Story Selected for Best New Horror #28

My “En Plein Air,” a short story that first appeared in Nightscript 2, will appear in Best New Horror #28. I’m gratified that Stephen Jones liked the story enough to include it in his anthology, and I look forward to it finding new readers. My thanks to C.M. Muller for first publishing it in his fine and darksome anthology, and to the readers who’ve been pleased to encounter it, both in print and when I read it last year at ICFA.

This is probably my favorite story I’ve written about Richmond, with scenes set on Cherokee Road, at the VMFA, etc. While I won’t say too much more about that, I will say that this forthcoming appearance is a validation, not least that the approach I took to the story was fruitful, from the background work to the way I went about the writing. It has resulted in the first instance of any work of mine making it to an annual anthologies, let alone one of such long standing as the Best New Horror series. I couldn’t be happier.

Bound for NecronomiCon

Next month I’ll be headed Providence-ward for NecronomiCon. This will be my first time attending, and I look forward to seeing familiar faces and making new friends. I expect that I’ll be attending a fair number of panels in the Armitage Symposium, given my academic interests, but I’ll also be attending some of the more writer-centric events, and maybe take in a flick or two.

If you see me at NecronomiCon, please say “hi!” I’m pretty terrible at names. You’d think social media would help with this, and it does to some extent, but there are (e.g.) an awful lot of 30-60-year-old white men with beards in weird fiction-land.

It’ll be my pleasure to speak on a great-looking panel on Sunday, at 9:00 a.m.:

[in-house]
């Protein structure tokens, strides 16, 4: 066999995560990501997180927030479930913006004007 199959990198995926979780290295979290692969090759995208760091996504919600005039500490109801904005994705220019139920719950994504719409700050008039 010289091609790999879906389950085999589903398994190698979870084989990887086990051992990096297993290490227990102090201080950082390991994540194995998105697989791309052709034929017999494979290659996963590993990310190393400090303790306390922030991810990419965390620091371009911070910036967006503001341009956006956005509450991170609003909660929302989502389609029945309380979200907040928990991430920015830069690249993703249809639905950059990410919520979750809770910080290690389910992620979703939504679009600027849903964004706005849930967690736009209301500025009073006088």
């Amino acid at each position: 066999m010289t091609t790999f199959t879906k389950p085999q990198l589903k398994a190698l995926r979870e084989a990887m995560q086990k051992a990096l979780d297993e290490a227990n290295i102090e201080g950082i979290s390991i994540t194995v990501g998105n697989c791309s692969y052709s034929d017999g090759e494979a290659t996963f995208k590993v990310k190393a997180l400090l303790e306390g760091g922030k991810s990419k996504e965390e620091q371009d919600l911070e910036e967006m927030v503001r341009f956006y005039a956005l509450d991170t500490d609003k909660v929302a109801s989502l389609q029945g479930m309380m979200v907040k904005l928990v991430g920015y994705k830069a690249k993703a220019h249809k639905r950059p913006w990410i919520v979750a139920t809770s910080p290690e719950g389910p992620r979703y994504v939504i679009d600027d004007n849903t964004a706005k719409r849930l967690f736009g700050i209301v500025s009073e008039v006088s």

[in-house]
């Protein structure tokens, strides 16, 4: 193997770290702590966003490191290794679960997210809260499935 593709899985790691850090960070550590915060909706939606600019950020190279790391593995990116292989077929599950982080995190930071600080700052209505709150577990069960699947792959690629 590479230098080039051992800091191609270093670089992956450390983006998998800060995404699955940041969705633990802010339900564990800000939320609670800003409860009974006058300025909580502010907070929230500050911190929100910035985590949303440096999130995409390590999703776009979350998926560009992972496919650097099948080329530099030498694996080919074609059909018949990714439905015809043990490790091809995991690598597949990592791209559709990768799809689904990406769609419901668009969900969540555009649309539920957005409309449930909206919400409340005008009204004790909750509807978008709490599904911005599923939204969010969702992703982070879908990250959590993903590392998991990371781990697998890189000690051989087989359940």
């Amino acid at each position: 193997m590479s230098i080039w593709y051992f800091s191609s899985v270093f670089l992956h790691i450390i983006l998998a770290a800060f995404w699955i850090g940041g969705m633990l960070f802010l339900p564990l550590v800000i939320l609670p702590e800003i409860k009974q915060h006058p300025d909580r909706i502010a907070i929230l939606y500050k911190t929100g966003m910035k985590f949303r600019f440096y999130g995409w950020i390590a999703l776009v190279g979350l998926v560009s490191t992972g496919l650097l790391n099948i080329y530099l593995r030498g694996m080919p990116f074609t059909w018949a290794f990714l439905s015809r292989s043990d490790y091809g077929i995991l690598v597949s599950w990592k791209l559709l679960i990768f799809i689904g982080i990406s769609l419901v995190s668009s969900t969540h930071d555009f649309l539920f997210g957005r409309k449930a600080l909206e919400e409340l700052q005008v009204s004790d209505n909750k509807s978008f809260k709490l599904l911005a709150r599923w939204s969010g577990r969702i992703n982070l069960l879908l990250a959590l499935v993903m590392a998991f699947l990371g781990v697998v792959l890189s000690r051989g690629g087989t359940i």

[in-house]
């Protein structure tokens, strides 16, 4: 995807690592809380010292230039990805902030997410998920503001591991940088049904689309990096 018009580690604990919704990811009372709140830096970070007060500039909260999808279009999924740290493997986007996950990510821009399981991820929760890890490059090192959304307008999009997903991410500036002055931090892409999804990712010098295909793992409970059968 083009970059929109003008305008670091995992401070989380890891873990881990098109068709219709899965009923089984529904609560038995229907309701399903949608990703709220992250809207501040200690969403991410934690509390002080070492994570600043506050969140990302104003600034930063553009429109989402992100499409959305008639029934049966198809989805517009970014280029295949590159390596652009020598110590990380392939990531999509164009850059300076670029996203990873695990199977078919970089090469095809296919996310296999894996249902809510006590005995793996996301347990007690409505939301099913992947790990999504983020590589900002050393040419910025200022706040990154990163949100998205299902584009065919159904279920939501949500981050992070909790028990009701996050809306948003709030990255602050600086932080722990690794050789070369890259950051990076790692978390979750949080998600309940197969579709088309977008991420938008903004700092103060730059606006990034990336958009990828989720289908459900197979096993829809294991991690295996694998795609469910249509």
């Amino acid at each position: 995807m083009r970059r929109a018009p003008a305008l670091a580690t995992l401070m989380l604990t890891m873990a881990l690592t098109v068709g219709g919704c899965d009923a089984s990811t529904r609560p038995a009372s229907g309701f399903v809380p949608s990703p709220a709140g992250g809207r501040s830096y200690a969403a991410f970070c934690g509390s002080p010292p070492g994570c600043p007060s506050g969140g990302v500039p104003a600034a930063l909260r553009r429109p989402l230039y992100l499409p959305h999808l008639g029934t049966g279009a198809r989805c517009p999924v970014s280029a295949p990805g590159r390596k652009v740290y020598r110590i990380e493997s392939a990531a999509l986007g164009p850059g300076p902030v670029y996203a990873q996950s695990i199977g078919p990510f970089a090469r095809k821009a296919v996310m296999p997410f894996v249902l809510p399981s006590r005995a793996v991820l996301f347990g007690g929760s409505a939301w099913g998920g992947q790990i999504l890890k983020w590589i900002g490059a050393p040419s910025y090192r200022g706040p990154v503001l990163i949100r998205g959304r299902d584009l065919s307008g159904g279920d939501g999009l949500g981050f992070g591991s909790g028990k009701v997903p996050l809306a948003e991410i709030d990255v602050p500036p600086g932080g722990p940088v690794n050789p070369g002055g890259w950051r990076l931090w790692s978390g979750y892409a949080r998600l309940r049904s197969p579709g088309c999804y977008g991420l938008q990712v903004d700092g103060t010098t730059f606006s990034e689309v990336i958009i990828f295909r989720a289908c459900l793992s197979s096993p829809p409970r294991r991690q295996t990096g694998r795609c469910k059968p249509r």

FABULISM IN CONTEMPORARY WEIRD FICTION

Garden Room
Biltmore 2nd Floor

Before the short story, the novel, or even the play- there was the fable and fabulism has been a constant thread throughout the history of horror and weird fiction and, in recent years, many writers have been more openly showcasing fabulism in their work. This panel seeks to explore the phenomenon, it’s history, and it’s current use with several contemporary writers who have, themselves, embraced fabulism as a driving factor in their own work.

Panelists: Craig Gidney, J.T. Glover, Kij Johnson, Nnedi Okorafor, Simon Strantzas (Moderator), Peter Straub

Finally, if you’re going, look for me in the Necronomicon Providence 2017 memento book. My gonzo adventure story “The Coming of the Black Pseudopod” will appear therein, and I can’t wait to see  the book, which is by all reports a thing of beauty.

poster for NecronomiCon Providence 2017

 

Primitive Observatory Nominated for Elgin

sfpa logoThe Elgin Award nominees have been announced for 2017, and among their number is Gregory Kimbrell’s The Primitive Observatory, which I’ve featured here previously. The Elgin is given by the Science Fiction & Fantasy Poetry Association for a book, in this case published in 2015 or 2016. On hearing the news, I checked in with Gregory to ask a few questions…

What are your thoughts on the Elgin nomination?

I’m over the moon that PrimObs, a book at the crossroads of various genres, has found readers in the sci-fi/fantasy community, home to some of my favorite literature. That sci-fi/fantasy poetry enthusiasts have liked the book enough to nominate it for an award like this gives me renewed faith that my genre or genre-inflected poems, which often feel to me like they exist inside a vacuum, do make a difference to people.

cover of the primitive observatoryDid you have any immediate reaction when you got the news?

The first thing I did upon learning of the nomination of PrimObs was to save the list of other nominees. This is the summer reading list I’ve always wanted.

What are you writing these days?

My writing has actually been moving in a more sci-fi/fantasy direction since PrimObs. I’ve recently completed a manuscript of sci-fi/surrealist poems full of robots, amphibian people, dinosaurs, surgical experiments, etc. I expect the trend to continue!